Second-guessing your career choice? You’re not alone. Even people who put themselves through many extra years of schooling sometimes end up changing their minds.That’s the case with many of these people, who ditched their law degrees in favour of other pursuits — quite successful ones at that.
From Jeff Cohen of “The Goonies” fame to Ghandi, see which big names also hold law degrees.
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One of the funniest men in the history of comedy has a law degree from no less than Cambridge. But he didn't leave the jury rolling in the aisles: Cleese never actually practiced. After meeting writing partner Graham Chapman at school, Cleese went on to co-found a little comedy troupe called Monty Python.
A young Gerald Riviera (not Jerry Rivers, as the urban legend says) was one of the top five in his Brooklyn Law School class in 1969. As the lawyer for a Puerto Rican activist group called the Young Lords, Rivera caught the eye of an Eyewitness News exec who offered him a job, and his career in journalism began.
It will surprise no one that brainiac Ben Stein started his professional life as a lawyer. He was the valedictorian of his Yale Law School class in 1970, but Stein makes it clear that his fellow classmates elected him as valedictorian due to his popularity, not his grades.
Butler worked as a trainee lawyer for a couple of years at a Edinburgh law firm and was just a week away from qualifying when he got fired. Though he didn't quite make the grade, Butler has admitted that the degree has come in handy during his own brushes with the law.
After getting his law degree from Northwestern in 1968, Springer got a job as a campaign aide to Robert Kennedy. After Kennedy was assassinated, Springer signed with a law firm in Cincinnati. Wondering how that ended up as a career in scandal journalism? Well, he got involved in local politics and became a small-scale celebrity, which earned him a radio show in the '80s. It snowballed from there.
Score another one for child actors who grew up to be responsible, well-adjusted adults. I best remember Korsmo as Siggy Marvin in What About Bob?, but you might remember him as The Kid in Dick Tracy or Peter Pan's son Jack in Hook. After an appearance in 1998's Can't Hardly Wait, Korsmo earned a degree in physics from M.I.T. and got a federal job working in missile defence while getting his J.D. from Yale on the side. He then became a professor at Cleveland's Case Western Reserve University School of Law. Last year, he was awarded a spot in President Obama's administration. You go, Siggy Marvin.
The husband-and-wife team met when they were both attending Yale Law School. They were at a dinner party in 1979 when friends began discussing how unreliable a certain major newspaper's restaurant reviews were. Tim suggested surveying a larger population of people on their foodie opinions instead of relying on the biases of one reviewer, and the Zagat Survey was born.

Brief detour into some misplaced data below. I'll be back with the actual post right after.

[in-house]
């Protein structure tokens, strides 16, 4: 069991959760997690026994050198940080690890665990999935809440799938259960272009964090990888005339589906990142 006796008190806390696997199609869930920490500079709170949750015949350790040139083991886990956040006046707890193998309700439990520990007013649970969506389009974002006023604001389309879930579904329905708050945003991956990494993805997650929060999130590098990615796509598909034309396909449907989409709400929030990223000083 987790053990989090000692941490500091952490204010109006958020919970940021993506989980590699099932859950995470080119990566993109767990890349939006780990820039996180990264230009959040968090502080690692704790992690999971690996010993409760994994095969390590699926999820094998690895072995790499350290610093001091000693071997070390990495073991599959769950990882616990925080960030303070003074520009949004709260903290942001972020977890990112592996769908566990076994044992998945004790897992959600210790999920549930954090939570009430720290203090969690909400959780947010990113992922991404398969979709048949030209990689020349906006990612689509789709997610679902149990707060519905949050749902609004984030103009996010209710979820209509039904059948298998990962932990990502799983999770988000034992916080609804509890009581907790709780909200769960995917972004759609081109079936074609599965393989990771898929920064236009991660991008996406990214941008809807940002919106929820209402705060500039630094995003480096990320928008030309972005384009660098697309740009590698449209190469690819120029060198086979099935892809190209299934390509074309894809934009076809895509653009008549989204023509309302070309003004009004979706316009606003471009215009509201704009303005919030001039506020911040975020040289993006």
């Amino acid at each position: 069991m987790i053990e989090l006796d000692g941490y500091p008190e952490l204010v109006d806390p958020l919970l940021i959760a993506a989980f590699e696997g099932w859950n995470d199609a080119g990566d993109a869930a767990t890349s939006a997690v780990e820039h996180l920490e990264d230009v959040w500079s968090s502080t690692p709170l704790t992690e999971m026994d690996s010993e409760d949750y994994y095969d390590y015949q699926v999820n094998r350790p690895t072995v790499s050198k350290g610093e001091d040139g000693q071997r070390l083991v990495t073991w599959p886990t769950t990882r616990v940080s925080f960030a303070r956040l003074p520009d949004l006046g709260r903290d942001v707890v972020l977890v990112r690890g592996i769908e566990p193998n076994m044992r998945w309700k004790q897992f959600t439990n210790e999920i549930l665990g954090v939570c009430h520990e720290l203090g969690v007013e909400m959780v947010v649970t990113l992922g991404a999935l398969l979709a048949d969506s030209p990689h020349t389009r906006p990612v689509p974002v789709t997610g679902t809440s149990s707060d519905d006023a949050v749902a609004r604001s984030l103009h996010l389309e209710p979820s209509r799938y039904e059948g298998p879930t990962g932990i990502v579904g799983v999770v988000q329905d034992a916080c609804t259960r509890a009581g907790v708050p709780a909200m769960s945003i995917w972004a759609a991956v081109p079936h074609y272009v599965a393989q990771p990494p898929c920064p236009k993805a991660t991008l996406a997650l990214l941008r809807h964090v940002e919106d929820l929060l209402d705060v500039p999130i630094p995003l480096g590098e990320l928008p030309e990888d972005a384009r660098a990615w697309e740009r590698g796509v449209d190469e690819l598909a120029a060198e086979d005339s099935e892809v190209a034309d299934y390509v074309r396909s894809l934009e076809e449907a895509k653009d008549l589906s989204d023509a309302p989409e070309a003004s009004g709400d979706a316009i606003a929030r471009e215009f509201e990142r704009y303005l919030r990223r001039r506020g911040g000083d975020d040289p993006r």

Here's something most of us will never do: win a Super Bowl and complete a law degree in the same year. San Francisco 49er Steve Young managed to check both of those things off of his bucket list in 1994. Though he retired from career #1 in 1999, Young isn't making use of his J.D. just yet. In fact, he pokes fun at lawyers in this 2011 spot for BYU.
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After winning gold medals at the '48 and '52 Winter Olympics, the American figure skater decided to see how he would fare at Harvard Law School. Turns out he was pretty good at that, too: he graduated in 1955 and even skated with the Ice Capades when he was on break from school.
Castro was admitted to the bar in 1950 after studying at the University of Havana. He had his own firm for a time -- Azpiazo, Castro & Resende.
Yeah, you feel bad about all of those lawyer jokes now, don't you? After studying at University College London, he passed the bar in 1891 and returned to India to practice in Bombay. It was then that he figured out being a lawyer may not have been his calling -- he was too shy to speak loudly in court.
The Star-Spangled Banner writer was a lawyer before he wrote the national anthem in 1814, and he continued to be a lawyer afterward. In fact, he represented Sam Houston when he was put on trial for assaulting a Congressman in 1832, and served as the District Attorney of the United States.
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Had the famous crooner not been in a car accident, he might never have pursued a singing career. Iglesias was a law student in Spain in 1963 when a collision left him paralysed. He taught himself guitar during the three-year recovery process and ended up discovering a natural talent for music. Iglesias eventually completed his law degree in 2001.
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